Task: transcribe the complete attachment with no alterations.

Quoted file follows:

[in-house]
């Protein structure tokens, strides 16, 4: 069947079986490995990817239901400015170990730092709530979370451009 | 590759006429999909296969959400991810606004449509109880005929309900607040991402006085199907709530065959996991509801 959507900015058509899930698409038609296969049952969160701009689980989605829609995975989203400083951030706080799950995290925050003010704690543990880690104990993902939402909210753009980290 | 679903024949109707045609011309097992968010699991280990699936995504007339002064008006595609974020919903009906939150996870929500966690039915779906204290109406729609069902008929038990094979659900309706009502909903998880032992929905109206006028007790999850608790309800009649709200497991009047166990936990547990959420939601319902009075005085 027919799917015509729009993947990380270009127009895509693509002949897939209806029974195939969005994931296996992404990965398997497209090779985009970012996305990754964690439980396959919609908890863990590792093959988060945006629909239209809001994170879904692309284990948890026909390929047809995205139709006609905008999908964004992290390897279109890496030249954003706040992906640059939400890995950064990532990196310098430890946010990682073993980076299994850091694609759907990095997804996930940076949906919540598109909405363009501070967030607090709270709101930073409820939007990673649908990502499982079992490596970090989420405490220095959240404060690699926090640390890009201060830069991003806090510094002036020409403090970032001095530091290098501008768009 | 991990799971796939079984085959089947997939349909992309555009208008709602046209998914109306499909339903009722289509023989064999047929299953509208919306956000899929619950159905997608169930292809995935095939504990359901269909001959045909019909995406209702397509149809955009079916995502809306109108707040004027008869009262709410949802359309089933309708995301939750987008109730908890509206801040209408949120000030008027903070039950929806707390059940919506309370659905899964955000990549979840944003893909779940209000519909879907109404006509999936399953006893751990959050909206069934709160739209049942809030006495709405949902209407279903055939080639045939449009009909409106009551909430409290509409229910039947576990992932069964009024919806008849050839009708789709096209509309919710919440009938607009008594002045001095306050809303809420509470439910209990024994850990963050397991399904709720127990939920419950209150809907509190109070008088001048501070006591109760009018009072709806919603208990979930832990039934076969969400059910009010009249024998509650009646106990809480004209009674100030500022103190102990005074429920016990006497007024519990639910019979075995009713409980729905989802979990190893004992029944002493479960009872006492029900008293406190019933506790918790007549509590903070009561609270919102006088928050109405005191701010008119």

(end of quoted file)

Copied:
[in-house]
């Protein structure tokens, strides 16, 4: 069947079986490995990817239901400015170990730092709530979370451009 | 590759006429999909296969959400991810606004449509109880005929309900607040991402006085199907709530065959996991509801 959507900015058509899930698409038609296969049952969160701009689980989605829609995975989203400083951030706080799950995290925050003010704690543990880690104990993902939402909210753009980290 | 679903024949109707045609011309097992968010699991280990699936995504007339002064008006595609974020919903009906939150996870929500966690039915779906204290109406729609069902008929038990094979659900309706009502909903998880032992929905109206006028007790999850608790309800009649709200497991009047166990936990547990959420939601319902009075005085 027919799917015509729009993947990380270009127009895509693509002949897939209806029974195939969005994931296996992404990965398997497209090779985009970012996305990754964690439980396959919609908890863990590792093959988060945006629909239209809001994170879904692309284990948890026909390929047809995205139709006609905008999908964004992290390897279109890496030249954003706040992906640059939400890995950064990532990196310098430890946010990682073993980076299994850091694609759907990095997804996930940076949906919540598109909405363009501070967030607090709270709101930073409820939007990673649908990502499982079992490596970090989420405490220095959240404060690699926090640390890009201060830069991003806090510094002036020409403090970032001095530091290098501008768009 | 991990799971796939079984085959089947997939349909992309555009208008709602046209998914109306499909339903009722289509023989064999047929299953509208919306956000899929619950159905997608169930292809995935095939504990359901269909001959045909019909995406209702397509149809955009079916995502809306109108707040004027008869009262709410949802359309089933309708995301939750987008109730908890509206801040209408949120000030008027903070039950929806707390059940919506309370659905899964955000990549979840944003893909779940209000519909879907109404006509999936399953006893751990959050909206069934709160739209049942809030006495709405949902209407279903055939080639045939449009009909409106009551909430409290509409229910039947576990992932069964009024919806008849050839009708789709096209509309919710919440009938607009008594002045001095306050809303809420509470439910209990024994850990963050397991399904709720127990939920419950209150809907509190109070008088001048501070006591109760009018009072709806919603208990979930832990039934076969969400059910009010009249024998509650009646106990809480004209009674100030500022103190102990005074429920016990006497007024519990639910019979075995009713409980729905989802979990190893004992029944002493479960009872006492029900008293406190019933506790918790007549509590903070009561609270919102006088928050109405005191701010008119």